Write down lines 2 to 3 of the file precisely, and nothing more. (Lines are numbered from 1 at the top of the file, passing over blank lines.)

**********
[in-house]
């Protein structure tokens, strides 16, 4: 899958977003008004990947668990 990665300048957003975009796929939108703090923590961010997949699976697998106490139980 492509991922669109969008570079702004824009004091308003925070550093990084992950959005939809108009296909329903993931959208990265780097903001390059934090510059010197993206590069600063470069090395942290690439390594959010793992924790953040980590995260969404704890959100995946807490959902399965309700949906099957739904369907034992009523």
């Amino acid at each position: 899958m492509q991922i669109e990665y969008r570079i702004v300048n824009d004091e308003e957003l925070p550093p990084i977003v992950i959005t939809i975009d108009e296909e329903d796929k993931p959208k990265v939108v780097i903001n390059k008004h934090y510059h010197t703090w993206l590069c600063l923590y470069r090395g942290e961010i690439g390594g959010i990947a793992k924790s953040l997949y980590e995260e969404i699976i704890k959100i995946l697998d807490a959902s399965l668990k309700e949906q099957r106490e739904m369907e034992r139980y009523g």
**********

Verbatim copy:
């Protein structure tokens, strides 16, 4: 899958977003008004990947668990 990665300048957003975009796929939108703090923590961010997949699976697998106490139980 492509991922669109969008570079702004824009004091308003925070550093990084992950959005939809108009296909329903993931959208990265780097903001390059934090510059010197993206590069600063470069090395942290690439390594959010793992924790953040980590995260969404704890959100995946807490959902399965309700949906099957739904369907034992009523």
């Amino acid at each position: 899958m492509q991922i669109e990665y969008r570079i702004v300048n824009d004091e308003e957003l925070p550093p990084i977003v992950i959005t939809i975009d108009e296909e329903d796929k993931p959208k990265v939108v780097i903001n390059k008004h934090y510059h010197t703090w993206l590069c600063l923590y470069r090395g942290e961010i690439g390594g959010i990947a793992k924790s953040l997949y980590e995260e969404i699976i704890k959100i995946l697998d807490a959902s399965l668990k309700e949906q099957r106490e739904m369907e034992r139980y009523g």